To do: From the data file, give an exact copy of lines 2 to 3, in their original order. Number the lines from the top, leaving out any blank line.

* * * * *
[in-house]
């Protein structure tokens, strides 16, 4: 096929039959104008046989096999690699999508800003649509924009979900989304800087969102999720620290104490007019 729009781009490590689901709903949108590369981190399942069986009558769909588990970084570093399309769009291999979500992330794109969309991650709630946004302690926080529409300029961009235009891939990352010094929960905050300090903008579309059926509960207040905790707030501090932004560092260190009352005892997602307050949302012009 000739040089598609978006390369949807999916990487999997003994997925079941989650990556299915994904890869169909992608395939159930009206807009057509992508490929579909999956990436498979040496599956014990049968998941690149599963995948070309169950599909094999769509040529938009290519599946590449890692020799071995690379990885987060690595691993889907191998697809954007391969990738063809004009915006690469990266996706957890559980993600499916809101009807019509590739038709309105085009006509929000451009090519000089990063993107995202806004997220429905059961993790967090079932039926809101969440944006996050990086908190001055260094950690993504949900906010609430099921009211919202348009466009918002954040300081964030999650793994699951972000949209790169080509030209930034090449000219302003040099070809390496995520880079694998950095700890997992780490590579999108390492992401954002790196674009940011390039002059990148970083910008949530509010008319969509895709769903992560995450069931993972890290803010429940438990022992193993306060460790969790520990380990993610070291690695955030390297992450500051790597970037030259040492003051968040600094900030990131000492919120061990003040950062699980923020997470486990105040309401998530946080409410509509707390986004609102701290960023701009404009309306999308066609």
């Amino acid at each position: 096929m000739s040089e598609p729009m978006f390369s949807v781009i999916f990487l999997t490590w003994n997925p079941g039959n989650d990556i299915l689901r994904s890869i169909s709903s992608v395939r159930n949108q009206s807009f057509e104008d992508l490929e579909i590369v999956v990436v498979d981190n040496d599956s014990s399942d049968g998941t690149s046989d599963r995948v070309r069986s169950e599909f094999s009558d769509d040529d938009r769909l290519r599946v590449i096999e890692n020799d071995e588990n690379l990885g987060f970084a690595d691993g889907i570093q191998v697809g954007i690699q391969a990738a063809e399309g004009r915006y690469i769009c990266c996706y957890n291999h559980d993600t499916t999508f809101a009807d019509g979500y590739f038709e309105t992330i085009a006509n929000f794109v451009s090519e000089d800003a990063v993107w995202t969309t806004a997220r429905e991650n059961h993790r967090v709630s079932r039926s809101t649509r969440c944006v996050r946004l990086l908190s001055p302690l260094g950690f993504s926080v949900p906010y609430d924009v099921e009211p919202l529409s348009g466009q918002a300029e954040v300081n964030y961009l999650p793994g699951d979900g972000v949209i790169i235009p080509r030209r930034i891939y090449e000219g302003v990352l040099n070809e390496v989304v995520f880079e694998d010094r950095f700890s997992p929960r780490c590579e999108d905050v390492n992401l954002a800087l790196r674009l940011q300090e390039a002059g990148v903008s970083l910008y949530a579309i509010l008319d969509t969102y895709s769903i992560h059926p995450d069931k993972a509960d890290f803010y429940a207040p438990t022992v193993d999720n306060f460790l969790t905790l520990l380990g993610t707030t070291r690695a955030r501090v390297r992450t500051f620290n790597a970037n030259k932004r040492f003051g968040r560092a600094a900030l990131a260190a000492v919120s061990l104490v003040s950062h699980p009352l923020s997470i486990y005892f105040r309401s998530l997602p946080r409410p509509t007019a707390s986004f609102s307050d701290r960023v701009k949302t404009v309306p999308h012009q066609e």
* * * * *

């Protein structure tokens, strides 16, 4: 096929039959104008046989096999690699999508800003649509924009979900989304800087969102999720620290104490007019 729009781009490590689901709903949108590369981190399942069986009558769909588990970084570093399309769009291999979500992330794109969309991650709630946004302690926080529409300029961009235009891939990352010094929960905050300090903008579309059926509960207040905790707030501090932004560092260190009352005892997602307050949302012009 000739040089598609978006390369949807999916990487999997003994997925079941989650990556299915994904890869169909992608395939159930009206807009057509992508490929579909999956990436498979040496599956014990049968998941690149599963995948070309169950599909094999769509040529938009290519599946590449890692020799071995690379990885987060690595691993889907191998697809954007391969990738063809004009915006690469990266996706957890559980993600499916809101009807019509590739038709309105085009006509929000451009090519000089990063993107995202806004997220429905059961993790967090079932039926809101969440944006996050990086908190001055260094950690993504949900906010609430099921009211919202348009466009918002954040300081964030999650793994699951972000949209790169080509030209930034090449000219302003040099070809390496995520880079694998950095700890997992780490590579999108390492992401954002790196674009940011390039002059990148970083910008949530509010008319969509895709769903992560995450069931993972890290803010429940438990022992193993306060460790969790520990380990993610070291690695955030390297992450500051790597970037030259040492003051968040600094900030990131000492919120061990003040950062699980923020997470486990105040309401998530946080409410509509707390986004609102701290960023701009404009309306999308066609």
């Amino acid at each position: 096929m000739s040089e598609p729009m978006f390369s949807v781009i999916f990487l999997t490590w003994n997925p079941g039959n989650d990556i299915l689901r994904s890869i169909s709903s992608v395939r159930n949108q009206s807009f057509e104008d992508l490929e579909i590369v999956v990436v498979d981190n040496d599956s014990s399942d049968g998941t690149s046989d599963r995948v070309r069986s169950e599909f094999s009558d769509d040529d938009r769909l290519r599946v590449i096999e890692n020799d071995e588990n690379l990885g987060f970084a690595d691993g889907i570093q191998v697809g954007i690699q391969a990738a063809e399309g004009r915006y690469i769009c990266c996706y957890n291999h559980d993600t499916t999508f809101a009807d019509g979500y590739f038709e309105t992330i085009a006509n929000f794109v451009s090519e000089d800003a990063v993107w995202t969309t806004a997220r429905e991650n059961h993790r967090v709630s079932r039926s809101t649509r969440c944006v996050r946004l990086l908190s001055p302690l260094g950690f993504s926080v949900p906010y609430d924009v099921e009211p919202l529409s348009g466009q918002a300029e954040v300081n964030y961009l999650p793994g699951d979900g972000v949209i790169i235009p080509r030209r930034i891939y090449e000219g302003v990352l040099n070809e390496v989304v995520f880079e694998d010094r950095f700890s997992p929960r780490c590579e999108d905050v390492n992401l954002a800087l790196r674009l940011q300090e390039a002059g990148v903008s970083l910008y949530a579309i509010l008319d969509t969102y895709s769903i992560h059926p995450d069931k993972a509960d890290f803010y429940a207040p438990t022992v193993d999720n306060f460790l969790t905790l520990l380990g993610t707030t070291r690695a955030r501090v390297r992450t500051f620290n790597a970037n030259k932004r040492f003051g968040r560092a600094a900030l990131a260190a000492v919120s061990l104490v003040s950062h699980p009352l923020s997470i486990y005892f105040r309401s998530l997602p946080r409410p509509t007019a707390s986004f609102s307050d701290r960023v701009k949302t404009v309306p999308h012009q066609e």